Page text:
It is notable that the illustrations start (or end) where the influence of the British Empire ends, at the ‘old established borders’ between British India and Tibet. We can assume that Hay oversaw the drawing and production of the maps. Nevertheless, he played a passive role. The lama was the more active member of the team, providing his ‘insiderknowledge’. He produced what Michael Aris called ‘a unique view from within’. Every time I look at the Wise Collection in the British Library I am overwhelmed by the quantity and quality of the material, by the beauty and vivid colour of the illustrations, and by the precision of all the little intricate details. The composition of the landscapes and visual narratives make them a unique, comprehensive ethnographic atlas of the Himalayas. I wonder how Hay and Wise regarded their ‘Tibet collection’. Did they regard it as ‘curious’? Did they value the collection in terms of its scientific significance? I wonder if they were aware of the maps and drawings’ true value. Matthew Edney stated in Mapping an Empire:

The trigonometrical surveys were privileged because they represented a European science beyond the scope of the Indians themselves. Indians made maps, which were in turn used by the British, but they could not make maps of the quality of those based on European “scientific principles’”.

(Edney 1997,317)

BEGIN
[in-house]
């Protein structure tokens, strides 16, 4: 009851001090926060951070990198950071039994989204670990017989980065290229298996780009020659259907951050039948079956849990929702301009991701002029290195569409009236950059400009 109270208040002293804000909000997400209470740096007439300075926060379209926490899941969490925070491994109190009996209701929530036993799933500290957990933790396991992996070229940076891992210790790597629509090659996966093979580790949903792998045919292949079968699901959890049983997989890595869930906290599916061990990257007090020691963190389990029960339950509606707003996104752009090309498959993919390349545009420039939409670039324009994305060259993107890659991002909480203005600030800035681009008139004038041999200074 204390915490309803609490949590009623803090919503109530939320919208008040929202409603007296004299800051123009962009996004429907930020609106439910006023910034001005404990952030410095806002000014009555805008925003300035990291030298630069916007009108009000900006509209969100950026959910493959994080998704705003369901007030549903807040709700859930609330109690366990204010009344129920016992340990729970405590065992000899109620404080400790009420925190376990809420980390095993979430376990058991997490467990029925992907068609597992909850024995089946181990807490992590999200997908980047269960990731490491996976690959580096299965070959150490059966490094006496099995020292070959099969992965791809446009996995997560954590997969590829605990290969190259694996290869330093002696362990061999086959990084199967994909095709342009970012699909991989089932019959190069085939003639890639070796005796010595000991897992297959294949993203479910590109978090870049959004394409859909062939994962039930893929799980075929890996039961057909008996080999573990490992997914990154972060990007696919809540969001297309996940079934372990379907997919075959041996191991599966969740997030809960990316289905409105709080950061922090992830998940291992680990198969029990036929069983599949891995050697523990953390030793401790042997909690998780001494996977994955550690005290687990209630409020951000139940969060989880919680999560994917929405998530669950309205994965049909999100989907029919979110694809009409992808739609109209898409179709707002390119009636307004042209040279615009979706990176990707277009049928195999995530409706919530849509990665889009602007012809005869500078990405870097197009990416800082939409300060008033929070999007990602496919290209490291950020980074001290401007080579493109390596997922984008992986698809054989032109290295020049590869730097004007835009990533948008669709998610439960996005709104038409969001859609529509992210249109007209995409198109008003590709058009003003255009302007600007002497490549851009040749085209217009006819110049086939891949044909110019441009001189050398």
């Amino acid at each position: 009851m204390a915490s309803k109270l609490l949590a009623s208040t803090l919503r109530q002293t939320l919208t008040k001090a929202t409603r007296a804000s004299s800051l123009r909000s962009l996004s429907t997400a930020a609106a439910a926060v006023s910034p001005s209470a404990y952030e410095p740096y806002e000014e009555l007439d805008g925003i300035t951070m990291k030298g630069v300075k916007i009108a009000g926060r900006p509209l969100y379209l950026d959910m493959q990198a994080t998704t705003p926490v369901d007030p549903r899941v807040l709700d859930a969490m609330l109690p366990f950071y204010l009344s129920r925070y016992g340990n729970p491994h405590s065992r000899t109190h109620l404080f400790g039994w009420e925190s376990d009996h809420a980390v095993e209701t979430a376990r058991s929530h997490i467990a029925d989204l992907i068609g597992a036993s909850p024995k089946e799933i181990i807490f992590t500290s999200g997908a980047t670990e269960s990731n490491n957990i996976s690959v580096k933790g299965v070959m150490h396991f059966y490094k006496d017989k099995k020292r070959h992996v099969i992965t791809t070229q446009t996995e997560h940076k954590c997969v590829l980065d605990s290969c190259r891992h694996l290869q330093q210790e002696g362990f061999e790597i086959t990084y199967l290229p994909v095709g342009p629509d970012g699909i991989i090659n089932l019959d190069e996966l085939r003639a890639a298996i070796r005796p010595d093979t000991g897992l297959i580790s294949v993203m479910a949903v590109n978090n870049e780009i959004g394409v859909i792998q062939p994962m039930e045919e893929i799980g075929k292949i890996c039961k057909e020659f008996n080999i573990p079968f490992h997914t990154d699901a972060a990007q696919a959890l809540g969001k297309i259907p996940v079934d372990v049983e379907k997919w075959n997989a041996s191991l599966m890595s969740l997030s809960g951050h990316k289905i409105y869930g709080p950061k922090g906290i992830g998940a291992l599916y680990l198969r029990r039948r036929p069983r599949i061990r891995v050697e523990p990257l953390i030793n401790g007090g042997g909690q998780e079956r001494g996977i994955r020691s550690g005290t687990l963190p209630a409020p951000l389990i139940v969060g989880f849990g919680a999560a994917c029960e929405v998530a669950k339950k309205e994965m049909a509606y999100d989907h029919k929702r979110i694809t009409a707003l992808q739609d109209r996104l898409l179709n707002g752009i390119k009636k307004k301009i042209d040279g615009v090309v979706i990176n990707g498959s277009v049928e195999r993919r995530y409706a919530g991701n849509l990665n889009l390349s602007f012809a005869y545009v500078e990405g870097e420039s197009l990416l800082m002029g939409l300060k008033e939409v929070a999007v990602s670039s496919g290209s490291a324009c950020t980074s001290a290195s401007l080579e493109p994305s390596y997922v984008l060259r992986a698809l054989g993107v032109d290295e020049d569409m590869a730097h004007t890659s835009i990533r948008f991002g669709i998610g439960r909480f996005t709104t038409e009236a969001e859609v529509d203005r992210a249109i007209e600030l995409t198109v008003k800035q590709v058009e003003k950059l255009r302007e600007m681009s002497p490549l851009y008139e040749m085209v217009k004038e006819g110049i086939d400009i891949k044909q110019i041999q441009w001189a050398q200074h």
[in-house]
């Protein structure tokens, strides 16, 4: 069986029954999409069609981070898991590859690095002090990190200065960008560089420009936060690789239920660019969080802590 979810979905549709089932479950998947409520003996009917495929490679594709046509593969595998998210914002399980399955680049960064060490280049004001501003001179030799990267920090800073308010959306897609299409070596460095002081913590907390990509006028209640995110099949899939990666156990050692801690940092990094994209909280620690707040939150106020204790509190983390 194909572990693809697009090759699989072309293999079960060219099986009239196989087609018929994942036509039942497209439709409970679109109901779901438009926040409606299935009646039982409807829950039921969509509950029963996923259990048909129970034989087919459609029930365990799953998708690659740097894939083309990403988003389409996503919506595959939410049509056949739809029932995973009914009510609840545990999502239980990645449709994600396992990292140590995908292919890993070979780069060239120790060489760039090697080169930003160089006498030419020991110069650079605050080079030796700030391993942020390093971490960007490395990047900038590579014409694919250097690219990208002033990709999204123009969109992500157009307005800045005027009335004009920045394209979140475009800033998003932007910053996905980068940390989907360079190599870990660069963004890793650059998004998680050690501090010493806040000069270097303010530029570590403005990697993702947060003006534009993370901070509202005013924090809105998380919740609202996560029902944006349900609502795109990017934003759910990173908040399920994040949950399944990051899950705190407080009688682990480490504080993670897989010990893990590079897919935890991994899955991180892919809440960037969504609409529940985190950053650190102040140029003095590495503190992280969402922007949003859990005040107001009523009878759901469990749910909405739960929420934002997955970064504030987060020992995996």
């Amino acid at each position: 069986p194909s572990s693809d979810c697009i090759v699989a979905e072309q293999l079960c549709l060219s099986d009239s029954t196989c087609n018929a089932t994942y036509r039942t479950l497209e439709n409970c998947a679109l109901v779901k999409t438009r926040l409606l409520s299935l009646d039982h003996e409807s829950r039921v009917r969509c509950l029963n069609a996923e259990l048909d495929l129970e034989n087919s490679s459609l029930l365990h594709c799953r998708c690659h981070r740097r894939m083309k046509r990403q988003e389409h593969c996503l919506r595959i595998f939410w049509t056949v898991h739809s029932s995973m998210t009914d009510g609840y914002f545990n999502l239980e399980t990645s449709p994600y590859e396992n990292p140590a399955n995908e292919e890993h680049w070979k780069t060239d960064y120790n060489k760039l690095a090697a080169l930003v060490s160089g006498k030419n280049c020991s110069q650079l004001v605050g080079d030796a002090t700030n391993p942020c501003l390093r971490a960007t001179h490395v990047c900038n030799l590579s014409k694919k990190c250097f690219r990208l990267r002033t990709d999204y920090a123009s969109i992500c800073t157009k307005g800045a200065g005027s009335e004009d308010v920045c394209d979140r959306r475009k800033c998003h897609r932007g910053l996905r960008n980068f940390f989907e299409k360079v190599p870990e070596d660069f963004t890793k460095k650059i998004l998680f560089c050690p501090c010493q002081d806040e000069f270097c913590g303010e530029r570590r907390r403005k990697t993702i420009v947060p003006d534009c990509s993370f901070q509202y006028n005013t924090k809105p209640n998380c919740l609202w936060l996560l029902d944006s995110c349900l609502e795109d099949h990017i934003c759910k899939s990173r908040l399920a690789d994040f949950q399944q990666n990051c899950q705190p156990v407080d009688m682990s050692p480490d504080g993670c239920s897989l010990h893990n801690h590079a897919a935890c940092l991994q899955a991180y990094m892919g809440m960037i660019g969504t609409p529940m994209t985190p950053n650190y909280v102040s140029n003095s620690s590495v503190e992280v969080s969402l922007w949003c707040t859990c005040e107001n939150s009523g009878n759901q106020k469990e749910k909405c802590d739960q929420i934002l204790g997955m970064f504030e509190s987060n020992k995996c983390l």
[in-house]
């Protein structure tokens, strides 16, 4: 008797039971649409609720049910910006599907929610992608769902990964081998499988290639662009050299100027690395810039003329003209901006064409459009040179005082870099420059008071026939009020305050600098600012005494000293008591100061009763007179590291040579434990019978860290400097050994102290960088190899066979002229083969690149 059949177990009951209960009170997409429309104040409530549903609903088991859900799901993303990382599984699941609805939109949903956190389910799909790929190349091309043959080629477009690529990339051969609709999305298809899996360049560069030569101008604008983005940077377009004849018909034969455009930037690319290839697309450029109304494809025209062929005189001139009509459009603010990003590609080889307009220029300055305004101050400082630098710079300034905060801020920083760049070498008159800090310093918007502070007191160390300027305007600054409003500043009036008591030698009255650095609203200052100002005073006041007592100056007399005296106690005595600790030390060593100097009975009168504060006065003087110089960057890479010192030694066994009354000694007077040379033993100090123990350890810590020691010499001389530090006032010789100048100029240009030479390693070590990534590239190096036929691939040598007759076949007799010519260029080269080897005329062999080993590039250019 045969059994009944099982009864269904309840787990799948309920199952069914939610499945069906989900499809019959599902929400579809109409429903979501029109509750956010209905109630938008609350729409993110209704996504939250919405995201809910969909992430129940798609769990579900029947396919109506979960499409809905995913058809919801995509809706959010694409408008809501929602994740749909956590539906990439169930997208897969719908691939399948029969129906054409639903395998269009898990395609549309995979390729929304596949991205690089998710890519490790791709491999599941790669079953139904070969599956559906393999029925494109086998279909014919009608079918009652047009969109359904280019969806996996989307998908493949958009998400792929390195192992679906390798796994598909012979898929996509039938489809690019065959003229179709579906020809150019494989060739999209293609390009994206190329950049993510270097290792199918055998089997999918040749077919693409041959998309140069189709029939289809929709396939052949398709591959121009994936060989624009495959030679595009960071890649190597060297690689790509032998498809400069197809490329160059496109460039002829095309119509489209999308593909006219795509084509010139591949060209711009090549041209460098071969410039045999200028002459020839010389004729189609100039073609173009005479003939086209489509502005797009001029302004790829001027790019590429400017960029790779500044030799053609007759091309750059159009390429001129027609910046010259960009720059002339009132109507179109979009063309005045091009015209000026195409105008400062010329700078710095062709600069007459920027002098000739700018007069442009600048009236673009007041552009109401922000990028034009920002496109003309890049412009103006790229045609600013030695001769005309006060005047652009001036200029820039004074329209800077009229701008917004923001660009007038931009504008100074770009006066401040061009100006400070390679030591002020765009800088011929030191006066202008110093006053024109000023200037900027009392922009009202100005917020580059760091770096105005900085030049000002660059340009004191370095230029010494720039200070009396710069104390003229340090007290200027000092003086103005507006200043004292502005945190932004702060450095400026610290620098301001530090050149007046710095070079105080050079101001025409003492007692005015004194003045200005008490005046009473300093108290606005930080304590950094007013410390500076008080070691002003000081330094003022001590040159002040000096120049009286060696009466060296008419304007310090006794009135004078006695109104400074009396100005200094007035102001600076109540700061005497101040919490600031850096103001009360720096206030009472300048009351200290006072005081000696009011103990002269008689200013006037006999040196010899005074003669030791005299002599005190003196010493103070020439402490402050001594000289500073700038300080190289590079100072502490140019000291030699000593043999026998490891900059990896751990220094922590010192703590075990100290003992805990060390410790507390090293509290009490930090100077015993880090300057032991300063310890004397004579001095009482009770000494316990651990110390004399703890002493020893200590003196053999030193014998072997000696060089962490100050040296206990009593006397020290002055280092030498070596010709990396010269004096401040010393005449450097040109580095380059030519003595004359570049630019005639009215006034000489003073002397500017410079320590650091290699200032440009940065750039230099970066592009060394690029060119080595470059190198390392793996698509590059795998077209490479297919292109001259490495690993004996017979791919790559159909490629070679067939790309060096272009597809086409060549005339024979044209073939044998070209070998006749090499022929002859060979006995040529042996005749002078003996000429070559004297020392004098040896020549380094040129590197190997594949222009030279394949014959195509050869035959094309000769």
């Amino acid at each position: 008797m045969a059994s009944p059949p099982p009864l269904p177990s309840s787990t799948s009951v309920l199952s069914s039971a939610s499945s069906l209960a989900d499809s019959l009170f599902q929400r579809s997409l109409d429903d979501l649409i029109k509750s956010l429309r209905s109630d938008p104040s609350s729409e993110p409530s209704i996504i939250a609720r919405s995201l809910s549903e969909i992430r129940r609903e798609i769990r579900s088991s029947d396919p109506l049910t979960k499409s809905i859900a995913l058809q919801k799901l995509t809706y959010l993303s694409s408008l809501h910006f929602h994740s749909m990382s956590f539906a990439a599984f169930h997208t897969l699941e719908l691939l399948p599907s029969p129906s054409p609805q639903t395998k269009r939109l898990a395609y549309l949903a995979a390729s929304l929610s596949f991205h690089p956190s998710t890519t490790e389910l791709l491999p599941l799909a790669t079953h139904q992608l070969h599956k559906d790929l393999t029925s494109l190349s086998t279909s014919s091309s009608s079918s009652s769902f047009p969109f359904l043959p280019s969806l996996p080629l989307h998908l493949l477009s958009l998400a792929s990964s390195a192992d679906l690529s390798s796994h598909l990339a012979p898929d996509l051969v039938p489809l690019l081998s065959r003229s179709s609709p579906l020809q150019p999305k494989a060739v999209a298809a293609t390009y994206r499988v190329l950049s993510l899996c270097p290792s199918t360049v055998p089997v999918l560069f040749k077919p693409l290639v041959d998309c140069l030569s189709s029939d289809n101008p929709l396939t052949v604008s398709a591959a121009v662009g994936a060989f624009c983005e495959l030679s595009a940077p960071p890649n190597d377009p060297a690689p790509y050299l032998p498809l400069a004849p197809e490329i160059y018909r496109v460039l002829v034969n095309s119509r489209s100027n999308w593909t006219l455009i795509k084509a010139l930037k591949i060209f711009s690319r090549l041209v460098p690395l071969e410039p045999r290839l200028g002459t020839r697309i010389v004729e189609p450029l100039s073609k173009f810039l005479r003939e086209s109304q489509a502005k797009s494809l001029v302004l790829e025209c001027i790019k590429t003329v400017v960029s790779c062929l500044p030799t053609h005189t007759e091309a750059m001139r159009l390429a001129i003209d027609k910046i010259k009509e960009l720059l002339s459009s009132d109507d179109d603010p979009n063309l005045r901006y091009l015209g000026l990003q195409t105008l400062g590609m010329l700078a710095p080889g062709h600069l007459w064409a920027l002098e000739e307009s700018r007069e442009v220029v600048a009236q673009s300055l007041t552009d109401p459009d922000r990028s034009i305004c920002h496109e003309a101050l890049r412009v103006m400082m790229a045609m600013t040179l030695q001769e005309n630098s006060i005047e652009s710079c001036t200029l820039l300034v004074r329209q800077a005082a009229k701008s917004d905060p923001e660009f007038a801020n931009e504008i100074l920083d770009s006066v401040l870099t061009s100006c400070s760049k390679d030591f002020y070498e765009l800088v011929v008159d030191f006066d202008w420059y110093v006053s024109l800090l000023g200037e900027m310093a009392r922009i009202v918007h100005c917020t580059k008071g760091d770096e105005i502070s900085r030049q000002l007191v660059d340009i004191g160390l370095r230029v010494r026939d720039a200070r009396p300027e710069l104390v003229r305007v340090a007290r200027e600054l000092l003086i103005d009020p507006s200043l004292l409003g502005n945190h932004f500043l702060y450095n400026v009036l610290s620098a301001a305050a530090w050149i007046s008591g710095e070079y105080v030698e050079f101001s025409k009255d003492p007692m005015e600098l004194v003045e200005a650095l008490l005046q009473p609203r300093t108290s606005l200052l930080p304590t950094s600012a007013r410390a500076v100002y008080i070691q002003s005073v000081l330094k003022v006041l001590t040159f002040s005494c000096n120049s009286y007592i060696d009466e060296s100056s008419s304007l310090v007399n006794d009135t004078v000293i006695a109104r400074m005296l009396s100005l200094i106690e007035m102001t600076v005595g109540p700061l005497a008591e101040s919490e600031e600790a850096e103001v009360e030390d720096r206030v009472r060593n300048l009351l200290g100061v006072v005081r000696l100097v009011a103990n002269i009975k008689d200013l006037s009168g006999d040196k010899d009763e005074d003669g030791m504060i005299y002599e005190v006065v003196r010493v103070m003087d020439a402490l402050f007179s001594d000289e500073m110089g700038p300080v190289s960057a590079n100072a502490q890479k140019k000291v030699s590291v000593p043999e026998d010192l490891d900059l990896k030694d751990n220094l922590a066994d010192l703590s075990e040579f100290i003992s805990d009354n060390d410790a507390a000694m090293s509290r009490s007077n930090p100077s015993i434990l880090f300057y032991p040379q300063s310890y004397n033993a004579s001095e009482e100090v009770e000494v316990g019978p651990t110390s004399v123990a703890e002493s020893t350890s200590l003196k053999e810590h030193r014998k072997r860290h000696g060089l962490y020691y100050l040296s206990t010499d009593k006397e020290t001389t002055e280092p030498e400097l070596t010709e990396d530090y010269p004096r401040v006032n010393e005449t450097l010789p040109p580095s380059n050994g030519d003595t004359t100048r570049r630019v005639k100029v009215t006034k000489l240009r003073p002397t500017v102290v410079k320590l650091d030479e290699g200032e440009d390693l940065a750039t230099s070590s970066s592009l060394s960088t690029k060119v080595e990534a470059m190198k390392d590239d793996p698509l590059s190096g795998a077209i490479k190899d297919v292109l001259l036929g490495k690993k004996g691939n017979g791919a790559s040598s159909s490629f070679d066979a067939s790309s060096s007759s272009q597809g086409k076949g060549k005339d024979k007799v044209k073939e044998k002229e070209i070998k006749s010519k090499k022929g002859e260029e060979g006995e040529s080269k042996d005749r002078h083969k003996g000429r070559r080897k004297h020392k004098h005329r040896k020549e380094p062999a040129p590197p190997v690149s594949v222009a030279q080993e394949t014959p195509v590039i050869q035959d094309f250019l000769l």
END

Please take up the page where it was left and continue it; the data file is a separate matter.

In general the British surveyors in British India believed that their sketches and descriptions were true and correct representations of the environment. The pundits’ exploration reports and maps were produced and published by the British. Would Montgomerie—or any other British official—have been able to ‘read’ the set of detailed maps showing the ‘great road’ between Lhasa and Gartok made by a Tibetan ‘insider’? Most of the information collected by the pundits during their exploration tours between the 1860s and 1880s was already in England in the form of the later Wise Collection. But it was probably not recognized, because reference material about Tibet’s geography was very rare. The first Tibetan dictionary was published in 1834; later versions did not appear before the 1870s. Thus only a few people in Europe would have been able to read and translate the Tibetan notes on the maps and drawings. In a way, the maps without an English key for the numberings were not ‘readable’ at all for most Europeans. The ‘picture maps’ were probably regarded as nice curiosities, made by a Tibetan. Nevertheless, the Wise Collection can be seen as a ‘visible history’ of an early exploration of Tibet—from the British point of view. The collection represents the result of a collaboration between two key players from different cultural backgrounds, one of them probably having strategic interests in mind but also a personal interest in a ‘blank space’. The lama who was willing to share his knowledge about Tibet was probably not aware of his role in this context—in contrast to the pundits. How did he perceive Hay or any other ‘Englishman’?